Due to the Canucks long playoff run, the team is in for a very short offseason. The NHL entry draft is in four days and free agency begins in only eleven days. Mike Gillis has some work to do, as all GMs do. Luckily for the Canucks, most of their core is locked up long term, but there are a few key players that will become restricted free agents. Kevin Bieksa, Christian Ehrhoff, Sami Salo, Andrew Alberts, Raffi Torres, Chris Higgins, Tanner Glass and Jeff Tambellini are all unrestricted free agents on July 1st. Maxim Lapierre, Jannik Hansen, Victor Oreskovich and Alex Bolduc are all restricted free agents.
While who Mike Gillis decides to sign and not sign will affect the look of the 2011-12 Vancouver Canucks, he may also be in the market to make a trade or two. He might need to make a move to free up cap space, or to find the missing piece of the puzzle.
Today we will look at the Canucks’ goaltenders and defencemen. Later in the week I will look in depth at their forwards and before July 1st I will look into who the Canucks can go out and sign from elsewhere.
Lets start with the most polarizing figure on the team, Roberto Luongo:
Despite his critics, he is still one of the premiere goaltenders in the NHL. There’s no doubting his skill, and he has done everything short of winning a Vezina and winning a Stanley Cup. But despite this, you can’t argue that he has had a strange propensity of getting into slumps at inopportune times. His play in game 4, 5, and 6 of the Chicago series left some room for concern. He gave up some bizzare goals against Nashville. And in the Stanley Cup finals he had four sub-par games. One could argue that he was outplayed in 3 of the 4 series. It seems strange to say, because when he was good, he was VERY good. But unfortunately the good does not erase the bad. Despite all of this, I believe Luongo is an excellent goalie that can win a Stanley Cup. And because he has a no trade clause, he won’t be going anywhere.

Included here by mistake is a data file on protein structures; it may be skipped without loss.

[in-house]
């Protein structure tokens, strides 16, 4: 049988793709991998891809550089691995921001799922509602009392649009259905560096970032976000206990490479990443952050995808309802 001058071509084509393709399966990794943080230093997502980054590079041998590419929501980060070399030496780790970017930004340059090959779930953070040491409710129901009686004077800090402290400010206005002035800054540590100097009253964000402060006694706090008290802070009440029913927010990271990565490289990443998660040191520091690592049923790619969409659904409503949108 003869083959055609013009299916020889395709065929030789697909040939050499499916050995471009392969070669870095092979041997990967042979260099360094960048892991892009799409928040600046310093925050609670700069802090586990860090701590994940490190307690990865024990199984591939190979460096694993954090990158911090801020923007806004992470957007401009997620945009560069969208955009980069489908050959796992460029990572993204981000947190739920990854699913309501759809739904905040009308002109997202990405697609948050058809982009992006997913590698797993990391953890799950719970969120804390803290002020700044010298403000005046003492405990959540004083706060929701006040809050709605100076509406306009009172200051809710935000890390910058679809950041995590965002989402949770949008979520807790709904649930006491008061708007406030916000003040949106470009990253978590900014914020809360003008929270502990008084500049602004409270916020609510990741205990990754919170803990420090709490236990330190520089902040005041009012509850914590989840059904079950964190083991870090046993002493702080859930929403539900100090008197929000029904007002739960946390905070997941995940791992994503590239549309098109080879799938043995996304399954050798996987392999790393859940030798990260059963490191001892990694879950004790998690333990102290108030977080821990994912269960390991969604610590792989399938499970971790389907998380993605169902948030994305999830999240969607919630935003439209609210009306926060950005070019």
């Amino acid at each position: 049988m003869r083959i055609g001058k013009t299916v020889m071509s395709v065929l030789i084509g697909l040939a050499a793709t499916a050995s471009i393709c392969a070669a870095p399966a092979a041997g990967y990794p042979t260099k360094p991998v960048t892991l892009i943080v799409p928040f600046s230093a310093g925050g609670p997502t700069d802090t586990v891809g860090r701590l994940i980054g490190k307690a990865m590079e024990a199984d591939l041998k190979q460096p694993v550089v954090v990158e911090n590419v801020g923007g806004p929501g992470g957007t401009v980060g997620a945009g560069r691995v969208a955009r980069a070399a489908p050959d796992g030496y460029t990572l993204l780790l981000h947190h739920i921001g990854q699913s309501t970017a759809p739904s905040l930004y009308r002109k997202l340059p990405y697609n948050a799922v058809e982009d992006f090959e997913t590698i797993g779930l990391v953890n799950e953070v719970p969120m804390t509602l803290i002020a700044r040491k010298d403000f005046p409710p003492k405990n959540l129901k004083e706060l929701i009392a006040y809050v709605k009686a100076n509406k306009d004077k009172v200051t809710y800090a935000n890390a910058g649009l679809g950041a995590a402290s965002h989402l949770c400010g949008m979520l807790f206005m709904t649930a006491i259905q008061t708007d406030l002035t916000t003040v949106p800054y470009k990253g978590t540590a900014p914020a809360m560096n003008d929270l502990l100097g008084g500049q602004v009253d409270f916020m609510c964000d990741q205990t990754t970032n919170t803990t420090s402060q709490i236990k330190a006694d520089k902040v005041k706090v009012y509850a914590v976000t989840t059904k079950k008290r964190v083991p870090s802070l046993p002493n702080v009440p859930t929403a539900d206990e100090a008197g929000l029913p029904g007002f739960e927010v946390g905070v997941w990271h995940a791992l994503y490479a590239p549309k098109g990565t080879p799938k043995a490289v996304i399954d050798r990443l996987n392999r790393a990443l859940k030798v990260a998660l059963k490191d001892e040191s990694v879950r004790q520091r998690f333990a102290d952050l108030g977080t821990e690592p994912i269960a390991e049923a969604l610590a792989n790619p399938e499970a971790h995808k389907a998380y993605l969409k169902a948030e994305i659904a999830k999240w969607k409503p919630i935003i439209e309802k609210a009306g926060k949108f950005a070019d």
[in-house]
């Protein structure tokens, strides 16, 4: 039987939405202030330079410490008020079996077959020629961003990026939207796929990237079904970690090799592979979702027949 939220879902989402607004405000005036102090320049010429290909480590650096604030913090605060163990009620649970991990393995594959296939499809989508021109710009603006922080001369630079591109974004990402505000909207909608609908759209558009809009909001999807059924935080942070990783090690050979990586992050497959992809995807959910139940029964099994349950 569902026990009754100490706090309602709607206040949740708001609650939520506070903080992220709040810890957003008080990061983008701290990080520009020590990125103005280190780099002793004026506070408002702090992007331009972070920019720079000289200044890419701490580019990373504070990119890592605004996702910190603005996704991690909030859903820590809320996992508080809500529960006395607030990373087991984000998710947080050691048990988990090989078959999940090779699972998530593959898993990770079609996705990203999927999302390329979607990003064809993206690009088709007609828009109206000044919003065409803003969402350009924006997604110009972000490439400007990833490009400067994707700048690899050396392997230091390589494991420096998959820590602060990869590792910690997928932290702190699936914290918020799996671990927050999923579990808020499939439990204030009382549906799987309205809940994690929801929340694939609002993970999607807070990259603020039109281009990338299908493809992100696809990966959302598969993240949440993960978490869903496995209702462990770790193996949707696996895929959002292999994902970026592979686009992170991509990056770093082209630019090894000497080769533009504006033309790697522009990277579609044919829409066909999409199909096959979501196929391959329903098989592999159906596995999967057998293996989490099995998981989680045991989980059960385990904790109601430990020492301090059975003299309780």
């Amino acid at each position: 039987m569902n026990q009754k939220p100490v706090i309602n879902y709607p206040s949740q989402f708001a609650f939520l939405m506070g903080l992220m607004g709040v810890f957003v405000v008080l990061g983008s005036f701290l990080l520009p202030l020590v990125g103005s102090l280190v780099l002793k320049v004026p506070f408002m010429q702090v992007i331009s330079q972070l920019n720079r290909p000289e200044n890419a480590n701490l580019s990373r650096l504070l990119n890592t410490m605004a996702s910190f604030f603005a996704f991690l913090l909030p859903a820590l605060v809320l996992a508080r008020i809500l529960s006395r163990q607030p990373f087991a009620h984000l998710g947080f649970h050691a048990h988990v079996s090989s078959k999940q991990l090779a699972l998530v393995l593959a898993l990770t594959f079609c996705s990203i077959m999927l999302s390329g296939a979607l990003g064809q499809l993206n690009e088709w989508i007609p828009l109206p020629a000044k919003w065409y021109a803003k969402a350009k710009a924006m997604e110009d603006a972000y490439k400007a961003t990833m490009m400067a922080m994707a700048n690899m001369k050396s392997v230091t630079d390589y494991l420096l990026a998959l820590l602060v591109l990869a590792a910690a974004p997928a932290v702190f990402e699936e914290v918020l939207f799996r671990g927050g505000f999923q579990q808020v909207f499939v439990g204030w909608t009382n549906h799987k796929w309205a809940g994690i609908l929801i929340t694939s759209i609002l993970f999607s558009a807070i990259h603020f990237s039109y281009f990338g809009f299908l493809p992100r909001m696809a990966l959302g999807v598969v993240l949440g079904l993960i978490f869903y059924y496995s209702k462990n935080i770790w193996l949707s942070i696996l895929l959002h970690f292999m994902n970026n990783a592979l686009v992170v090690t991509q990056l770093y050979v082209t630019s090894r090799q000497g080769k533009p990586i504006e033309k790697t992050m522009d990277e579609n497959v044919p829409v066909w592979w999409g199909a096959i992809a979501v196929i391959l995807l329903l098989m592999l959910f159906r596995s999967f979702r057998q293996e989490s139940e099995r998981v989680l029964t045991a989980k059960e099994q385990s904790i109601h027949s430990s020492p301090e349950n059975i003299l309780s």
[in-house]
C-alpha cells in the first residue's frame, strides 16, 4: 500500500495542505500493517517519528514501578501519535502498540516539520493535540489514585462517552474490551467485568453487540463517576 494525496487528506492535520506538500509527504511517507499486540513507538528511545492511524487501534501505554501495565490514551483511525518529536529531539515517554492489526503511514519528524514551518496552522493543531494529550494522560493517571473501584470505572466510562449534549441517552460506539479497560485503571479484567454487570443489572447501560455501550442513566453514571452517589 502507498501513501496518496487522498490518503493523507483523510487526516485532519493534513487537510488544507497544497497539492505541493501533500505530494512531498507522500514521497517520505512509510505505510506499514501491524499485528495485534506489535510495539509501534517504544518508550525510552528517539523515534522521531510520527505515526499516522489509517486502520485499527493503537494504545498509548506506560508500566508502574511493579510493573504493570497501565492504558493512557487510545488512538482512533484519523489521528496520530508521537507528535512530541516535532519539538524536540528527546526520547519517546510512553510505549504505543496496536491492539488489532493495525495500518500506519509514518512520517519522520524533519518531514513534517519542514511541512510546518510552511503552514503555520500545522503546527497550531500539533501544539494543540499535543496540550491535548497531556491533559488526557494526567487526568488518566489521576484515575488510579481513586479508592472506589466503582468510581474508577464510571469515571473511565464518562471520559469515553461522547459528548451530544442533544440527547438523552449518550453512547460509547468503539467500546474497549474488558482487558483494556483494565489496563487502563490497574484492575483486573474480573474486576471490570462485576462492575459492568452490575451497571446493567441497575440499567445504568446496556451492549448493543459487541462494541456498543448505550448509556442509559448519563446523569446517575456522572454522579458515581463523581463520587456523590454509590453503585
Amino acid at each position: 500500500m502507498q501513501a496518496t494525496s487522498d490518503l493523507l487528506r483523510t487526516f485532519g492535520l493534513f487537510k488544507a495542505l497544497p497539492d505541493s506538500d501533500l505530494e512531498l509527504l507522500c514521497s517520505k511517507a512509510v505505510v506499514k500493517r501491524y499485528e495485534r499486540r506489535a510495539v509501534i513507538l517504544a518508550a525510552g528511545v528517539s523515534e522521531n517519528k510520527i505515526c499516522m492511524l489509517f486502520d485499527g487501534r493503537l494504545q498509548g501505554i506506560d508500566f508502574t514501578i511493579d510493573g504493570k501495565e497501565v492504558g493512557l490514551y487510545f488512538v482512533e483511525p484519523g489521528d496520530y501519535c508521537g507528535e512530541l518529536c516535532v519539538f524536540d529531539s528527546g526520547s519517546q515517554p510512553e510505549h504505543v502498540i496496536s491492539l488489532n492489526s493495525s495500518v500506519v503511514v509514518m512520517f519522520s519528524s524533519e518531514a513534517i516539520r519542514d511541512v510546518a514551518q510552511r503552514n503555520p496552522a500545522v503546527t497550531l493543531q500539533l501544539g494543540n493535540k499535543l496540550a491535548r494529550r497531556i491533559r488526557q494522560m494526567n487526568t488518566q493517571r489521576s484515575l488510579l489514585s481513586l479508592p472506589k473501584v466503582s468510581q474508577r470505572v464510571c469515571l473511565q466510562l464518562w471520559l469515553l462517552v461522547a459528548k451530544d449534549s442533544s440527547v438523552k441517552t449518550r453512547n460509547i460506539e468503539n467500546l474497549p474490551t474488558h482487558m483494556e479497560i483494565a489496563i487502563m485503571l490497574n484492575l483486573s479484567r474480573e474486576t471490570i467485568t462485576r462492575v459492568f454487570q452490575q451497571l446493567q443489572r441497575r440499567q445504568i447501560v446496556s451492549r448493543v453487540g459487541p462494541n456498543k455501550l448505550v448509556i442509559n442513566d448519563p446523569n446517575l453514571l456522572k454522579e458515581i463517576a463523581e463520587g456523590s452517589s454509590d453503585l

I believe in Roberto Luongo, but I also believe in Cory Schneider. Schneider is unproven of course, and it would remain to be seen if he could carry the mail as a number one netminder. In a perfect world, the Canucks would trade Luongo, clear cap space and go with the younger/cheaper Schneider. That would give them approximately $4 million more to play with. Because of Luongo’s no-trade clause, that would be a risky proposition, given that he could say no and then you have a rift in the relationship between your top goalie and management. They could also choose to trade Schneider and find a journeyman goalie to backup Luongo. While that could possibly fetch them a good second line winger to play with Ryan Kesler, but Mike Gillis will likely play it safe and keep both of his goalies for at least one more year. He stays.
No doubt here, he stays. He was their best offseason acquisition and is their best shutdown defenceman.